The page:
The final EIR should consist of:
A public agency has one year to complete and certify an EIR. The time limit begins from the date on which an application requesting approval of the project is received and accepted as complete by the state agency. A reasonable extension o f the time period is allowed.
If an EIR, or a focused EIR is prepared under a contract to a state agency, the contract shall be executed within 45 days from the date on which the state agency sends a notice of preparation.
Although formal hearings are not required, public hearings are very important. Public participation is an essential part of the CEQA process and draft EIRs should be used for discussion purposes during the public hearings. The Lead Agency should also allow the public adequate time to review the EIR.
Where individual projects are, or a phased project is, to be undertaken and where the total undertaking comprises a project with significant environmental effect, the Lead Agency should prepare a single program EIR for the ultimate project. Where an individual project is a necessary precedent for action on a larger project, or commits the Lead Agency to a larger project, with significant environmental effect, an EIR must address itself to the scope of the larger project. Where one project is one of several similar projects of a public agency but is not deemed a part of a larger undertaking or a larger project, the agency may prepare one EIR for all projects, or one for each project, but should always comment upon the cumulative effect.
Where a large capital project will require a number of discretionary approvals from government agencies and one of the approvals will occur more than two years before construction will begin, a staged EIR may be prepared covering the entire project in a general form.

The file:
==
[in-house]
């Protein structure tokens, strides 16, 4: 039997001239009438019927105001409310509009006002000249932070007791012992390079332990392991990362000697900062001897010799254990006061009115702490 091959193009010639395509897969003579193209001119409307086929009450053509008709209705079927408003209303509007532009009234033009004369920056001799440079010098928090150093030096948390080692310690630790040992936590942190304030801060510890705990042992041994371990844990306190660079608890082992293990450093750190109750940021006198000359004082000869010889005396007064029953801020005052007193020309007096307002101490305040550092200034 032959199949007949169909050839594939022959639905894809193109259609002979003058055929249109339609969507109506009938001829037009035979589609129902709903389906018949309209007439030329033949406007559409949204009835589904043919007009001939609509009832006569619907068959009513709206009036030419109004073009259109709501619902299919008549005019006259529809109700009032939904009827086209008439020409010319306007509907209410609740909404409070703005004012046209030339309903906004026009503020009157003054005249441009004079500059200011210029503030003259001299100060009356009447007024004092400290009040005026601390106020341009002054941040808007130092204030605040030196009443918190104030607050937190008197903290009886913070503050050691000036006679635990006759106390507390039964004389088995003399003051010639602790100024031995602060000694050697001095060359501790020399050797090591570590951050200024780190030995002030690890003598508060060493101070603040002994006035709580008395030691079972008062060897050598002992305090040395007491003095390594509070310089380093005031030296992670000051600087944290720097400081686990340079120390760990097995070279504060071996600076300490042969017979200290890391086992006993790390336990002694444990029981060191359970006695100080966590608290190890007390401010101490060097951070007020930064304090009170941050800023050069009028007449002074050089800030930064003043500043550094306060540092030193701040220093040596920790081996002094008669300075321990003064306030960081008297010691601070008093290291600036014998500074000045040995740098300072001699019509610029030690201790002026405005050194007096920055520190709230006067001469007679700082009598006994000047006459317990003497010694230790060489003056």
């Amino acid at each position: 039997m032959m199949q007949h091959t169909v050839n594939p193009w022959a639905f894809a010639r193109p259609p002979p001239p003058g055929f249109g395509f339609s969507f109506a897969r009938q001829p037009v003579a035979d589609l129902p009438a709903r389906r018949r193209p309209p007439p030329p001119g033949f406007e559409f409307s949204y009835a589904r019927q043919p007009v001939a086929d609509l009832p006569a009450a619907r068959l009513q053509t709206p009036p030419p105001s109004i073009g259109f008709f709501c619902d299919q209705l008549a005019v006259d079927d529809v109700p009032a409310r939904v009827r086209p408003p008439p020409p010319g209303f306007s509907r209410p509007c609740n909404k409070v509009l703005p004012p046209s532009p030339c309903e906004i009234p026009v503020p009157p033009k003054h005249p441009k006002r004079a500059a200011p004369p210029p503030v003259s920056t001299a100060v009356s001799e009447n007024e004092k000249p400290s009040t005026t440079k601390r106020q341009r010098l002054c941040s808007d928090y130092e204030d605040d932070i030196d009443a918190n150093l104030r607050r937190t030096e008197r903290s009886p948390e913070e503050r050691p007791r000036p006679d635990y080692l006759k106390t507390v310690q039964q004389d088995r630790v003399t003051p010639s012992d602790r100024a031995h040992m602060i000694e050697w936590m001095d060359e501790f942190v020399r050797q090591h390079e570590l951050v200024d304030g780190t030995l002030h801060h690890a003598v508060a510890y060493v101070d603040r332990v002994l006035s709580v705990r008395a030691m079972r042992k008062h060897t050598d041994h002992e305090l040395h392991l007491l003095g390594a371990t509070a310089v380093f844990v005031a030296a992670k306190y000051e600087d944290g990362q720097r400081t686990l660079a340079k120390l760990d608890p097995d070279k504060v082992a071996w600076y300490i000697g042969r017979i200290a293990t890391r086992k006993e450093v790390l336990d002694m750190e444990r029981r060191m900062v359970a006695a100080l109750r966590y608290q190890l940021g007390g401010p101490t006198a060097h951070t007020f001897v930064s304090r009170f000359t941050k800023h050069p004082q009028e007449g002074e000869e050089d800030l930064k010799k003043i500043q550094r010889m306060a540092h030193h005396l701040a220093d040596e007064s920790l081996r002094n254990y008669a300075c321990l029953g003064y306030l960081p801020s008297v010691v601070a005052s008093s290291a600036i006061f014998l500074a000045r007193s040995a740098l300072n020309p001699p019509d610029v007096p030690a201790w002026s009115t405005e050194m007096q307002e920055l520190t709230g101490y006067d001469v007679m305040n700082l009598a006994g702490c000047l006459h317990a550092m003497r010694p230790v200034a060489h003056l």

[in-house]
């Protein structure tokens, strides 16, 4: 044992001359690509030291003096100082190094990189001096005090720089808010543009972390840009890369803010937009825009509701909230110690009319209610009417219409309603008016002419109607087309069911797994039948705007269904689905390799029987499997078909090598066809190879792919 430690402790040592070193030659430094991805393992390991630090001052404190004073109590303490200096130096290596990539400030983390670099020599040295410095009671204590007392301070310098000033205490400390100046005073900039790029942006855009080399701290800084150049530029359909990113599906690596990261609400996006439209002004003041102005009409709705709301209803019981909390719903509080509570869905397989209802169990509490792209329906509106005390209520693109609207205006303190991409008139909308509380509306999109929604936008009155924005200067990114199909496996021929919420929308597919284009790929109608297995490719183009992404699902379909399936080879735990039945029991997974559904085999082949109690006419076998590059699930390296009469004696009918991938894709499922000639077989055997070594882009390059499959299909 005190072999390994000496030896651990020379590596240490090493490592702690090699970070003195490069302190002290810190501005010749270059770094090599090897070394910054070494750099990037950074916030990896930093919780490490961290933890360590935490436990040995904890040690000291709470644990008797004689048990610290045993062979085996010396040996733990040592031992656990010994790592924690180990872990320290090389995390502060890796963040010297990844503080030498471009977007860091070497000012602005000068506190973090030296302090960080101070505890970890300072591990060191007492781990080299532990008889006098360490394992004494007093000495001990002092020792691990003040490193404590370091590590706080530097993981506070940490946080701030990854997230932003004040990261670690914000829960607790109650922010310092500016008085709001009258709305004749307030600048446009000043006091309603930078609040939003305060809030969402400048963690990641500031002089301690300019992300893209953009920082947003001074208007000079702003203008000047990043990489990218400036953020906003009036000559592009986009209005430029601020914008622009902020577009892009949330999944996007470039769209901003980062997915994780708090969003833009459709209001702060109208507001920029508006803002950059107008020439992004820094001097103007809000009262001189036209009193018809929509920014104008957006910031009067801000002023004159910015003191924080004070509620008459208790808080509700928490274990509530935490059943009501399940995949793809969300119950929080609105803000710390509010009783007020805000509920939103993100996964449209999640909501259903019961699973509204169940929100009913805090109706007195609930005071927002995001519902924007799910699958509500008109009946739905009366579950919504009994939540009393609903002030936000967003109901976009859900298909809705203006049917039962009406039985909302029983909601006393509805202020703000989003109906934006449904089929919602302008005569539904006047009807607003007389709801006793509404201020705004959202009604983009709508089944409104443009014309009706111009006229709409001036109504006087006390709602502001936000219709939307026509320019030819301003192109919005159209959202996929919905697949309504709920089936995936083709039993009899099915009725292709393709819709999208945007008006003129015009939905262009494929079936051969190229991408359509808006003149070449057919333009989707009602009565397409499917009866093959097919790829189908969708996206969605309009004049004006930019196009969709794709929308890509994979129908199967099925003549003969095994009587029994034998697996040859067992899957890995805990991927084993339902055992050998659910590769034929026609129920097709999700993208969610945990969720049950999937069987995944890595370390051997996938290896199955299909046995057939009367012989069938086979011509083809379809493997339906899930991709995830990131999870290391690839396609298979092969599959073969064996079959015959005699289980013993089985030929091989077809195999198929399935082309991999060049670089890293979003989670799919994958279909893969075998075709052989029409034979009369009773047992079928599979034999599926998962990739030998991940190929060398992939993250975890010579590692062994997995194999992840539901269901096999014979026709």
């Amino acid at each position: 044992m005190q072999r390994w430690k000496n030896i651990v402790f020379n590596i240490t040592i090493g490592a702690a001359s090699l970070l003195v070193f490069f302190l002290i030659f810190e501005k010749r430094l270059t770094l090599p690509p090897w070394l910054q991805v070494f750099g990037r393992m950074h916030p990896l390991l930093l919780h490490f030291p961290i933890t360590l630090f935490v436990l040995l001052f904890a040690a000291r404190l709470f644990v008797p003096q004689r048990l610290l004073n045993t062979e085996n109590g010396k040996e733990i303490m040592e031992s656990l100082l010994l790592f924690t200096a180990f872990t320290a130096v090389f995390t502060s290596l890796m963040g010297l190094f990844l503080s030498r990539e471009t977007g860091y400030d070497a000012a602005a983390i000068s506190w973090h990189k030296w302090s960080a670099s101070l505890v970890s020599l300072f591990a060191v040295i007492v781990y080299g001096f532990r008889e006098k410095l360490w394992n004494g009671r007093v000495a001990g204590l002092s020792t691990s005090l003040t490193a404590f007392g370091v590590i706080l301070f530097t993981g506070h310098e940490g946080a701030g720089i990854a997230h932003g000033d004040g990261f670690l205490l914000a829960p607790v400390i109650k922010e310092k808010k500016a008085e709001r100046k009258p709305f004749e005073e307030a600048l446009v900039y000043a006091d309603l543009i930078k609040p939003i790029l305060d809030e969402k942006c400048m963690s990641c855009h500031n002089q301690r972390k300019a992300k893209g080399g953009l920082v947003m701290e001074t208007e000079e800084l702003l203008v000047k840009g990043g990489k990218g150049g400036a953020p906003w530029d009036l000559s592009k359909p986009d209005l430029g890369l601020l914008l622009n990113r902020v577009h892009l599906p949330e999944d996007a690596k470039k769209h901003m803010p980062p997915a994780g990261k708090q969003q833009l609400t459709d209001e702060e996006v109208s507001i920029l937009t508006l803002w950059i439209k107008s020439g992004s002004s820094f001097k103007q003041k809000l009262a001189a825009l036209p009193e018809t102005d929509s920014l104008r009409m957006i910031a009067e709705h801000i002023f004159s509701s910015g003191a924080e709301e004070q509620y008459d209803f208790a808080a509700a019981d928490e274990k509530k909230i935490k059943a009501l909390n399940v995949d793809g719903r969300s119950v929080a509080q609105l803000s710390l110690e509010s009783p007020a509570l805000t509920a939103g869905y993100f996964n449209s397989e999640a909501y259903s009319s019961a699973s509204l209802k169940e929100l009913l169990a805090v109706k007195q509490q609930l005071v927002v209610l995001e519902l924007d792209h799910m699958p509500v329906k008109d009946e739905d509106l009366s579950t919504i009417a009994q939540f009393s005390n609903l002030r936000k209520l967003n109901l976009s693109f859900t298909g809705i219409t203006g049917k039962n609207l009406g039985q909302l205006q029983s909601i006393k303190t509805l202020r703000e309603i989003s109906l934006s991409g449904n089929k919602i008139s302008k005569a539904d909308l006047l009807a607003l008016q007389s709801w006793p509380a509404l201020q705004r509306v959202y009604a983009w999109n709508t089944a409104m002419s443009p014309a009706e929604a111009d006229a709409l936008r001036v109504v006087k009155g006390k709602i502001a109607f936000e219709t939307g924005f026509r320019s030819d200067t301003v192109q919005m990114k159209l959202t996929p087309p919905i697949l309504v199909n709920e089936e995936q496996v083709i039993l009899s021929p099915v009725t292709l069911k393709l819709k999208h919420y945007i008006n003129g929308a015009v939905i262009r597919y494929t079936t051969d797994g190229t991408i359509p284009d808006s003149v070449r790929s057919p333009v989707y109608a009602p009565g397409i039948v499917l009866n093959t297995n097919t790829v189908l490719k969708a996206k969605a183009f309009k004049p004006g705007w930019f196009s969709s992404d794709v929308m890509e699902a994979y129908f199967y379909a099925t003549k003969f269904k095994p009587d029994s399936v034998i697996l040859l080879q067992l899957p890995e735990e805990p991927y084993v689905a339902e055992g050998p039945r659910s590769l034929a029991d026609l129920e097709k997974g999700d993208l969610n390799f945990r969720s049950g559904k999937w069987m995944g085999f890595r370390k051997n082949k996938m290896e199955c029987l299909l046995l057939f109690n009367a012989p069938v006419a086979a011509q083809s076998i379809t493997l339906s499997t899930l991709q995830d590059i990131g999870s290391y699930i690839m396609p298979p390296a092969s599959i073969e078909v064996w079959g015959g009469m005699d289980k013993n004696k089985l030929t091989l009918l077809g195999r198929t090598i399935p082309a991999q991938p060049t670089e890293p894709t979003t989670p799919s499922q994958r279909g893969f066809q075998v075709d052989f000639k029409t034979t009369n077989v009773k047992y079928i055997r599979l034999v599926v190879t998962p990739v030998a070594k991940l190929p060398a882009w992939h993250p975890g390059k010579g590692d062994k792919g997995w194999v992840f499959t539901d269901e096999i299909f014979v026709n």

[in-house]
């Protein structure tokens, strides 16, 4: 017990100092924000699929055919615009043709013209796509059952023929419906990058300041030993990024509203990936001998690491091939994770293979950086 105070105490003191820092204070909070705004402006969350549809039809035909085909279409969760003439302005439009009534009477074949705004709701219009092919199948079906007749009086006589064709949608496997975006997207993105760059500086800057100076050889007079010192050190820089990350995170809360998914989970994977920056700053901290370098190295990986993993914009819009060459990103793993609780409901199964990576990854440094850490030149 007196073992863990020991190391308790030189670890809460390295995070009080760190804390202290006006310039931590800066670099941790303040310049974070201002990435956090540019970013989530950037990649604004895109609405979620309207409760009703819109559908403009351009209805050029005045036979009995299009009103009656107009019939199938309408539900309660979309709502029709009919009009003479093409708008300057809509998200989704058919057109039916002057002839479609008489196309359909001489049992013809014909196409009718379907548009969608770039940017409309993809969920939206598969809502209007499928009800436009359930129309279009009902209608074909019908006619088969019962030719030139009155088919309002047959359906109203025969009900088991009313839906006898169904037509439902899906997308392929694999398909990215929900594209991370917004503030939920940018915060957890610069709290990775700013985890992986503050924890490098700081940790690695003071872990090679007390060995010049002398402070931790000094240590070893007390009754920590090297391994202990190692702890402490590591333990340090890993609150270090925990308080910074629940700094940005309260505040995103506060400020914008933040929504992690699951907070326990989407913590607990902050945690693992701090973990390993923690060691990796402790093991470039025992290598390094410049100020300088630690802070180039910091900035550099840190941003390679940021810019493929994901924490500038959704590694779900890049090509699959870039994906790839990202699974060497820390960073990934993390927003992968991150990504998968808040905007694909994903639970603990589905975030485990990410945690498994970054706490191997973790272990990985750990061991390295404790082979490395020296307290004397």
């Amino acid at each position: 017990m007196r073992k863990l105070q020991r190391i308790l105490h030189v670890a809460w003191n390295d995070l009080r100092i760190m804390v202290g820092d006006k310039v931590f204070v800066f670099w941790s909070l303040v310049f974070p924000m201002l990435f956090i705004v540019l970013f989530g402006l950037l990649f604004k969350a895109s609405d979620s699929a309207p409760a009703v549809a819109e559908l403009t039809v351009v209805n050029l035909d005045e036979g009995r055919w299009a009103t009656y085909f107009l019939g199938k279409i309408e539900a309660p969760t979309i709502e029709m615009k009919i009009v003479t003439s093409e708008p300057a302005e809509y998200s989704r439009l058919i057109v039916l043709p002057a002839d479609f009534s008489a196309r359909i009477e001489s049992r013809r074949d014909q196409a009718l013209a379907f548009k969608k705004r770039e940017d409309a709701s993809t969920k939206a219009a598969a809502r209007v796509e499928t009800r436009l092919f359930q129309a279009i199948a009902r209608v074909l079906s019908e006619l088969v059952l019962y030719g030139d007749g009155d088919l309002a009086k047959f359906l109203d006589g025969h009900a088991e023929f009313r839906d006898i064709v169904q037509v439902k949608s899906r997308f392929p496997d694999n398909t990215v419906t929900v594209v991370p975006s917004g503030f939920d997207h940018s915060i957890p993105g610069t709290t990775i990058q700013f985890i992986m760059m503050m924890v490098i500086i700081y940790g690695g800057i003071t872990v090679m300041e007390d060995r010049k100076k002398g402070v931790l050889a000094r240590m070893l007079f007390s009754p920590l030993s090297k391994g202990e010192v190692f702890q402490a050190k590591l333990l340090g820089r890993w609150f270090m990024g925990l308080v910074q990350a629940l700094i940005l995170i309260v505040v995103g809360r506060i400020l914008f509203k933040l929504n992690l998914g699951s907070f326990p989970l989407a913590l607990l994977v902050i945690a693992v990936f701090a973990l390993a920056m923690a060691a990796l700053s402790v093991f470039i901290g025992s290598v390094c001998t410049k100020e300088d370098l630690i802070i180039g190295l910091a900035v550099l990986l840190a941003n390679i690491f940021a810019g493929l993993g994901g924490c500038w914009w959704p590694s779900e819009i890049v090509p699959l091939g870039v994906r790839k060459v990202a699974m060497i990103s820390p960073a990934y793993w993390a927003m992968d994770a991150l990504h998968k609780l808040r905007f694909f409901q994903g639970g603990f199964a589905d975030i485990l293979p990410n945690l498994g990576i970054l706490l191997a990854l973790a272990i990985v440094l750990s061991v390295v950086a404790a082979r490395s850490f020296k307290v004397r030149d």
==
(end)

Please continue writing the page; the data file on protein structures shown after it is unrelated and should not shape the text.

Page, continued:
The staged EIR should evaluate the proposal in light of current and contemplated plans and produce an informed estimate of the environmental consequences of the entire project. The aspect of the project before the public agency for approval should be discussed with a greater degree of specificity.
Yes. When a staged EIR has been prepared, a supplement to the EIR should be prepared when a later approval is required for the project, and the information available at the time of the later approval would permit consideration of additional environmental impacts, mitigation measures, or reasonable alternatives to the project.
Yes. Where a statute provides that a specific agency shall be the Lead Agency for a project and requires the Lead Agency to prepare an EIR, a Responsible Agency which must grant an approval for the project before the Lead Agency has completed the EIR may prepare and consider a staged EIR.
A program EIR is an EIR which may be prepared on a series of actions that can be characterized as one large project and are related either:
Use of a program EIR can provide the following advantages. The program EIR can:
Subsequent activities in the program must be examined in the light of the program EIR to determine whether an additional environmental document must be prepared. If a later activity would have effects that were not examined in the program EIR, a new Initial Study would need to be prepared leading to either an EIR or a Negative Declaration. If the agency finds that no new effects could occur or no new mitigation measures would be required, the agency can approve the activity as being within the scope of the project covered by the program EIR, and no new environmental document would be required. An agency should incorporate feasible mitigation measures and alternatives developed in the program EIR into subsequent actions in the program. Some other things to consider:
Yes. A program EIR is intended to be used to simplify the task of preparing subsequent environmental documents. The program EIR can:
Concerned Citizens of Costa Mesa, Inc. v. 32nd District Agricultural, Assoc. (1986) 42 Cal.3d 929
The court emphasized that the public holds a "privileged position" in the CEQA process "based on a belief that citizens can make important contributions to environmental protection and on notions of democratic decision making."